General Question

Jeruba's avatar

Planting recommendations for a yard in Northern California?

Asked by Jeruba (51639points) June 18th, 2009

We’re having our tired front and back yards completely redone. We’re having a landscape contractor do the work, but we are choosing the plantings. Old shrubs and flowers are going, all but a very few things we have agreed to keep in place. I am eager to see your recommendations for three locations.

Planting areas

— Built-up (2-brick height) flower-box strip in front of the house, left and right (plenty of afternoon sun)
— Area along the fence between our yard and the neighbor’s driveway (some afternoon sun)
— Border strip along the back of the house (sun in the morning, but shady most of the time)


— I’m interested in using native flora where possible.
— Low plantings in front of the living room window. Others can be taller.
— Low maintenance. Things that thrive on benign neglect (lilacs, for instance) do well with us.
— No pink. No red. No fuchsia. Yellow is great, orange is great, blue and purple are great.

We’re not really gardeners, and I don’t expect to become one suddenly. We want something that will look nice without a lot of fuss. We can’t do one of those lovely rock gardens because we have two large sycamores out front that will shed a lot of leaves and we’ll be constantly having to pick them out. Year-round color would be wonderful, but not if it takes a lot of care.

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5 Answers

RedPowerLady's avatar

Rhododendrons come in a wide variety of shapes and colors. Great in the area.
Our Fig tree is doing fantastic.
Milkweed is Native and will attract butterflies.
Poppys come in different varieties and different colors. They grow fantastically in California.
Surprisingly Valerian grows extremely well in the area as well. But it is mostly pink although I am mentioning because there is a white variety. It is great because it is an herbal sleep and stress relief remedy. It’ll grow anywhere even in cracks of cement.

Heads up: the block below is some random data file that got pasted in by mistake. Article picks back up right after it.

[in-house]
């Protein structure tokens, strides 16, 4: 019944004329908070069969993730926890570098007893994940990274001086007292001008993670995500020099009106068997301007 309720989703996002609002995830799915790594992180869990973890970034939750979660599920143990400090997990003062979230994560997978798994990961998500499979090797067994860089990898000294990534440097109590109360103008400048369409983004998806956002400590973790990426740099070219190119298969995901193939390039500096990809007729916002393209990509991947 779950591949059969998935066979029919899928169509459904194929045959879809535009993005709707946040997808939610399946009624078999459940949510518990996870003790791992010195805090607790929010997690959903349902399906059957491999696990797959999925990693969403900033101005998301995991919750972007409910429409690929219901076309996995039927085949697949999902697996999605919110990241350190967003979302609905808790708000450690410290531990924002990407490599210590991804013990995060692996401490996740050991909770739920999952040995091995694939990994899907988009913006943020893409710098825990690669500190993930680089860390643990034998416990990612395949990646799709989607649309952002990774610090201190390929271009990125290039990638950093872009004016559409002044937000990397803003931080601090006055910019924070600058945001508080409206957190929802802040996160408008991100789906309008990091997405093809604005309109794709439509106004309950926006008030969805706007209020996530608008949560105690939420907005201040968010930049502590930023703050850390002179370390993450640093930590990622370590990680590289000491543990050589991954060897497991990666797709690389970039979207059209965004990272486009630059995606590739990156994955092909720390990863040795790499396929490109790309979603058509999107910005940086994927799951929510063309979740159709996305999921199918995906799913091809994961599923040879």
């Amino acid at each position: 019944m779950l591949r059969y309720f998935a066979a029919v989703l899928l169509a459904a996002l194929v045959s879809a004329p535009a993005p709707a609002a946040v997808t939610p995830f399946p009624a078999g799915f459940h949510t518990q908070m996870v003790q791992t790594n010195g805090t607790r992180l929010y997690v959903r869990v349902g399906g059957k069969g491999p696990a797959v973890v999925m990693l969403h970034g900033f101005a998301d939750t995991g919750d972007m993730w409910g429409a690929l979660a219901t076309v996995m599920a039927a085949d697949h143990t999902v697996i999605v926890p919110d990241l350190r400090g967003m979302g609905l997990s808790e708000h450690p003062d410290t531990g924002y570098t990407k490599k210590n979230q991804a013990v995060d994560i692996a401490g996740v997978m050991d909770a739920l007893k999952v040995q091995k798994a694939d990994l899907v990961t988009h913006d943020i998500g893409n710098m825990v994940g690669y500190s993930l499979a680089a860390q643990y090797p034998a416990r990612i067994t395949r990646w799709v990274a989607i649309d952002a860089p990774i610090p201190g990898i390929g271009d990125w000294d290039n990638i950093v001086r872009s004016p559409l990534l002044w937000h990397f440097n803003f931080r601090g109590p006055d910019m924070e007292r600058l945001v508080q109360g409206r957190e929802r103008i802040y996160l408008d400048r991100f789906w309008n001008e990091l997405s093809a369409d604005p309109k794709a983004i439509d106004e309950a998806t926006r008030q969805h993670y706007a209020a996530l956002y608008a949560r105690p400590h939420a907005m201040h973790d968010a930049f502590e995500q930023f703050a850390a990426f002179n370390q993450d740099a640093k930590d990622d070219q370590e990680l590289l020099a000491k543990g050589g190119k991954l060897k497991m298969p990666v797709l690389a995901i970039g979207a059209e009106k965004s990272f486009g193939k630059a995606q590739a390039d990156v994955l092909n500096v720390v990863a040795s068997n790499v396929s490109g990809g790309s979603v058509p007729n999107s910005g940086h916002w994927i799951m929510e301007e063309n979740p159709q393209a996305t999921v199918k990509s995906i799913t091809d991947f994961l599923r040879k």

All of the plants mentioned above we do really nothing to maintain other than trim back the fig every couple years so it’ll produce more fruit. Also I am nearly certain that none of the above plants are invasive.

Aethelwine's avatar

You could use blue hydrangeas. Blue is my favorite color for flowers. They are very low maintenance once established. They need afternoon shade and grow 4–6 ft. tall and wide. We have a few of our own here in Illinois and the are just now blooming. Very beautiful plants!

YARNLADY's avatar

Daffodils, Primrose, vegetables of all kinds, impatiens, Cyclamen, azaleas. Visit your local nursery and ask for the native plant section. You will find some great shrubs and such that way. Talk to their Master Gardener.

bonus's avatar

One of my favorite memories (missed) of growing up in the Santa Cruz mountains was picking wild blackberries, eating fruit off the trees.

Pampas grass, rosemary and other herbs, xeriscape – drought resistant plants – do very well in NorCal.

Of course, there are many climates in the area. If you are in a redwood forest, an oak forest, golden hills or chaparral, different species will be appropriate. Talk to locals: botanists (folks at the nursery), rangers, that awesome old guy at Orchard Supply Hardware…

marinelife's avatar

If you have some shade, see if you can get a trillium. I love hellebores, which should do very well in your climate and come in different colors.

Another favorite of mine is Solomon’s Seal

For summer, in the yellows and oranges, I love oriental lilies.

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